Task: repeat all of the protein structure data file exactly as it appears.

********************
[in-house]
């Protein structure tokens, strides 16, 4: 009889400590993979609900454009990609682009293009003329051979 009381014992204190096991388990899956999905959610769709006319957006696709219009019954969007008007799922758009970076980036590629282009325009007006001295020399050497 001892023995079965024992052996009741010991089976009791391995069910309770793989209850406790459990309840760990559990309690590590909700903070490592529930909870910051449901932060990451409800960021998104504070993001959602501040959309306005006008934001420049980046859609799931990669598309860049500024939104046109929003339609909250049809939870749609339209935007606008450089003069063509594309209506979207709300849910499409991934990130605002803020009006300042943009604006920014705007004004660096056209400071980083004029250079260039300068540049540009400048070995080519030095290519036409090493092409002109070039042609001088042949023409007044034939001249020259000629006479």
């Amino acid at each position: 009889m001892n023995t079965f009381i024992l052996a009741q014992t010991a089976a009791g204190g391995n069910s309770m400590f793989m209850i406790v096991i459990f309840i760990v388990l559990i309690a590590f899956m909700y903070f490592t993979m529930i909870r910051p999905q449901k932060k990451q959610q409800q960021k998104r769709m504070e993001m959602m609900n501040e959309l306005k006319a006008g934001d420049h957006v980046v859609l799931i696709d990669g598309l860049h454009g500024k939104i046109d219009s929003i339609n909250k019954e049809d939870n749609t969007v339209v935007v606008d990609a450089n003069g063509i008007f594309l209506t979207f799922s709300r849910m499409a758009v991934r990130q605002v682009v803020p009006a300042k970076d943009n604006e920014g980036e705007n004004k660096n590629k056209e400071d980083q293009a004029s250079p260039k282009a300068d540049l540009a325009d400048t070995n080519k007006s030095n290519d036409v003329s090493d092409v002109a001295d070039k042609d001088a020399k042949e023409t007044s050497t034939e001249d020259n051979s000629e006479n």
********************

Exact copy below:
[in-house]
């Protein structure tokens, strides 16, 4: 009889400590993979609900454009990609682009293009003329051979 009381014992204190096991388990899956999905959610769709006319957006696709219009019954969007008007799922758009970076980036590629282009325009007006001295020399050497 001892023995079965024992052996009741010991089976009791391995069910309770793989209850406790459990309840760990559990309690590590909700903070490592529930909870910051449901932060990451409800960021998104504070993001959602501040959309306005006008934001420049980046859609799931990669598309860049500024939104046109929003339609909250049809939870749609339209935007606008450089003069063509594309209506979207709300849910499409991934990130605002803020009006300042943009604006920014705007004004660096056209400071980083004029250079260039300068540049540009400048070995080519030095290519036409090493092409002109070039042609001088042949023409007044034939001249020259000629006479």
């Amino acid at each position: 009889m001892n023995t079965f009381i024992l052996a009741q014992t010991a089976a009791g204190g391995n069910s309770m400590f793989m209850i406790v096991i459990f309840i760990v388990l559990i309690a590590f899956m909700y903070f490592t993979m529930i909870r910051p999905q449901k932060k990451q959610q409800q960021k998104r769709m504070e993001m959602m609900n501040e959309l306005k006319a006008g934001d420049h957006v980046v859609l799931i696709d990669g598309l860049h454009g500024k939104i046109d219009s929003i339609n909250k019954e049809d939870n749609t969007v339209v935007v606008d990609a450089n003069g063509i008007f594309l209506t979207f799922s709300r849910m499409a758009v991934r990130q605002v682009v803020p009006a300042k970076d943009n604006e920014g980036e705007n004004k660096n590629k056209e400071d980083q293009a004029s250079p260039k282009a300068d540049l540009a325009d400048t070995n080519k007006s030095n290519d036409v003329s090493d092409v002109a001295d070039k042609d001088a020399k042949e023409t007044s050497t034939e001249d020259n051979s000629e006479n």